“Minimally invasive” hip replacement was widely introduced to the orthopaedic community and public several years ago and has been greeted variably with enthusiasm, concern, and skepticism1. Enthusiasm has centered around the potential for quicker recovery, a better cosmetic result, and less perceived invasion of the body. Concern has focused on the potential for more complications, related to poorer operative visualization and the learning curve for new methods. Remarkably, despite widespread marketing of minimally invasive methods by companies and orthopaedic surgeons and much dissemination of information of varying accuracy by the lay press, little objective data quantifying the risks and benefits of these methods compared with traditional methods have been available. Early short-term follow-up studies suggested possible benefits of the techniques, but those investigations mostly involved selected patient populations and often were performed with modified pain management and rehabilitation protocols1.
In this issue of The Journal, Ogonda et al. report on the first large, prospective, randomized blinded trial of a minimally invasive total hip arthroplasty technique, and the results call into question many assumptions that have been made about minimally invasive total hip arthroplasty. In an extremely carefully performed and comprehensive trial, the authors demonstrated that the procedure, as performed through a posterior approach, provided no objective short-term benefit with respect to postoperative pain level, postoperative use of pain medication, perioperative blood loss, time until hospital discharge, or speed of early functional recovery. Thus, when the results of this form of minimally invasive hip replacement were viewed objectively, without observer or selection bias, the authors could not verify that any of the main putative advantages of minimally invasive total hip arthroplasty actually were gained.
This important study has value when viewed narrowly as new information about the benefits of minimally invasive total hip arthroplasty, but it is also of broader importance to the orthopaedic community because it provides insight about responsible assessment and adoption of new technologies and operative techniques. The study demonstrated that there is no substitute for rigorous scientific comparison of new and traditional methods in trials that remove selection and observer bias. The results of the study by Ogonda et al. are notably different from those of early studies performed with less rigorous scientific methodologies. These different results highlight the value of considering the level of evidence when evaluating published material, a practice being increasingly adopted in orthopaedic publications2.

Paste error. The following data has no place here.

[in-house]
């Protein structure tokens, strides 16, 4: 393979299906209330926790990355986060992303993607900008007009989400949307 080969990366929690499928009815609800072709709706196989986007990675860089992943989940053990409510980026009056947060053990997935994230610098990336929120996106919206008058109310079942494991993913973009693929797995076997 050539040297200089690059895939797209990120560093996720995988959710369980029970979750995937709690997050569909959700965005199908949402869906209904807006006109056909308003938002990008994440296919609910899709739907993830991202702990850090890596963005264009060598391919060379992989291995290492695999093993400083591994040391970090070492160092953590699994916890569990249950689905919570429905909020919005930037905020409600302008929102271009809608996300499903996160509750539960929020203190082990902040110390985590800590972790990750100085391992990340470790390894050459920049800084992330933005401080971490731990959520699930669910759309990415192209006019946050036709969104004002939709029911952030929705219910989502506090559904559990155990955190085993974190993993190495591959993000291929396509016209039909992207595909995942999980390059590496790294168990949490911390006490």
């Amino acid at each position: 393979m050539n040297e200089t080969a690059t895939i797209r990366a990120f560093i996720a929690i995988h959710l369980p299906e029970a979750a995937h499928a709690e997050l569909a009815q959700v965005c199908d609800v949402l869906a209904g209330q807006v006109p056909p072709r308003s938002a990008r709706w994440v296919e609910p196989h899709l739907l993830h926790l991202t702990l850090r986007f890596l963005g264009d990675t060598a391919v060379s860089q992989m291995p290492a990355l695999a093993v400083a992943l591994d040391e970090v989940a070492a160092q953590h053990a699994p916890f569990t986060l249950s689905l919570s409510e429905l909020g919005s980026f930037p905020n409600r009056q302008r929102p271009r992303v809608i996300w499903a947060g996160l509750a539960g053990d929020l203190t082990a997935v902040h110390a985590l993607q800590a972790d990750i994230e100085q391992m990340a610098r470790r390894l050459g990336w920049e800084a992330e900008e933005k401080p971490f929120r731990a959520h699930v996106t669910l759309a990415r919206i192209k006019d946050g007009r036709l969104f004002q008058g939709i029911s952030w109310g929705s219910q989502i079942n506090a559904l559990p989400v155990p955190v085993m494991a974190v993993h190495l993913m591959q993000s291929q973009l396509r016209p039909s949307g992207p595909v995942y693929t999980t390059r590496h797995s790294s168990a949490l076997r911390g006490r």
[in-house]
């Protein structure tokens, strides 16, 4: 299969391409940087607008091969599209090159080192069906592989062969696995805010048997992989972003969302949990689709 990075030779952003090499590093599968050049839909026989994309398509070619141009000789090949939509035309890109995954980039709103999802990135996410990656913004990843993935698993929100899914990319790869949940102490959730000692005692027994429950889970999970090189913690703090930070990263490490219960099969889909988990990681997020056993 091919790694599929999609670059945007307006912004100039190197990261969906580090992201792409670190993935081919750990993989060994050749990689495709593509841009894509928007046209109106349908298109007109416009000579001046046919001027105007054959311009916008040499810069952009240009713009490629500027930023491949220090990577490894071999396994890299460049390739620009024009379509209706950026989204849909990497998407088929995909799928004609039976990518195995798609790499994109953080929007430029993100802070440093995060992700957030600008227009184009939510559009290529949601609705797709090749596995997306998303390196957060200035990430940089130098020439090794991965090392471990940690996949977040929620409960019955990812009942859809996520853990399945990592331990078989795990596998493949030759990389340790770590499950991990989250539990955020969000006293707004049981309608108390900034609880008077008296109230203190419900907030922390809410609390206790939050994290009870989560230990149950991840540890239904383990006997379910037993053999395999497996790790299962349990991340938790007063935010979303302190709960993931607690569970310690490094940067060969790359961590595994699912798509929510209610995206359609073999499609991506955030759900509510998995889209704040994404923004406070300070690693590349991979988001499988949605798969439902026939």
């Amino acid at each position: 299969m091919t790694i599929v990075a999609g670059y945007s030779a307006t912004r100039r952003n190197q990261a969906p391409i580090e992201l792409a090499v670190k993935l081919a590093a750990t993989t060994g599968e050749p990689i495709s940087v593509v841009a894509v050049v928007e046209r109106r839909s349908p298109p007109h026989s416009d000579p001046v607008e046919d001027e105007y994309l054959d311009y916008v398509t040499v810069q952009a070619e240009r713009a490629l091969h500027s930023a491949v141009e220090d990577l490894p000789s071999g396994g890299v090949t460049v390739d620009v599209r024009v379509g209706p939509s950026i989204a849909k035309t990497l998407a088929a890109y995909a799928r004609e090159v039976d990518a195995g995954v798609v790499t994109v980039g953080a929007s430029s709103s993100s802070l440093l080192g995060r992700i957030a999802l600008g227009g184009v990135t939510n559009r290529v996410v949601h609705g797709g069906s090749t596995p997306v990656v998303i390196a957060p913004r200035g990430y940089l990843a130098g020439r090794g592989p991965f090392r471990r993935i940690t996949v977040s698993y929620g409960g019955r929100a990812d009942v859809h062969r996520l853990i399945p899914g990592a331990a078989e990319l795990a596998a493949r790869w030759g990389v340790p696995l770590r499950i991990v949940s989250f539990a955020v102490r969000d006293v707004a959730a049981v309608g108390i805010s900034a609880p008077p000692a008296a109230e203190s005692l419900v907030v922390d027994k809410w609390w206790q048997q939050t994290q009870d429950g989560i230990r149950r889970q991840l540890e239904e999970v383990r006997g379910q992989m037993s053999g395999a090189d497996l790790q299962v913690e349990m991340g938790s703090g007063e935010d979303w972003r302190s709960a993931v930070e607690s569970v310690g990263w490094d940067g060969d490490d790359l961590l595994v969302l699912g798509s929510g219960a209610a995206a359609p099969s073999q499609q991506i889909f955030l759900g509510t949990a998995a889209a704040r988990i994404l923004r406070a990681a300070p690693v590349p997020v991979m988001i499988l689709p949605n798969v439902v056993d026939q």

Most will agree that a study of this caliber on minimally invasive total hip replacement is overdue, and it is easy to be critical about widespread dissemination of new methods without rigorous testing of purported advantages. However, critics also should recognize the impediments to performing prospective, randomized trials of operative techniques, particularly in the United States, where patients especially value exercising their own choice regarding invasive procedures. Rapid recruitment of large patient cohorts for such studies is challenging.
In their prospective trial, Ogonda et al. found the complication rates of conventional and minimally invasive methods to be similar, which is encouraging, but that observation should be interpreted with caution. The trial was performed only after the one surgeon in the study had learned the technique well, having performed over 300 minimally invasive total hip arthroplasties before the trial began; thus, the surgeon's learning curve was not included in this trial. Also, a trial with just over 100 patients in each study group does not have the power to detect modest differences in the rates of complications that occur infrequently, such as infection, nerve injury, and dislocation.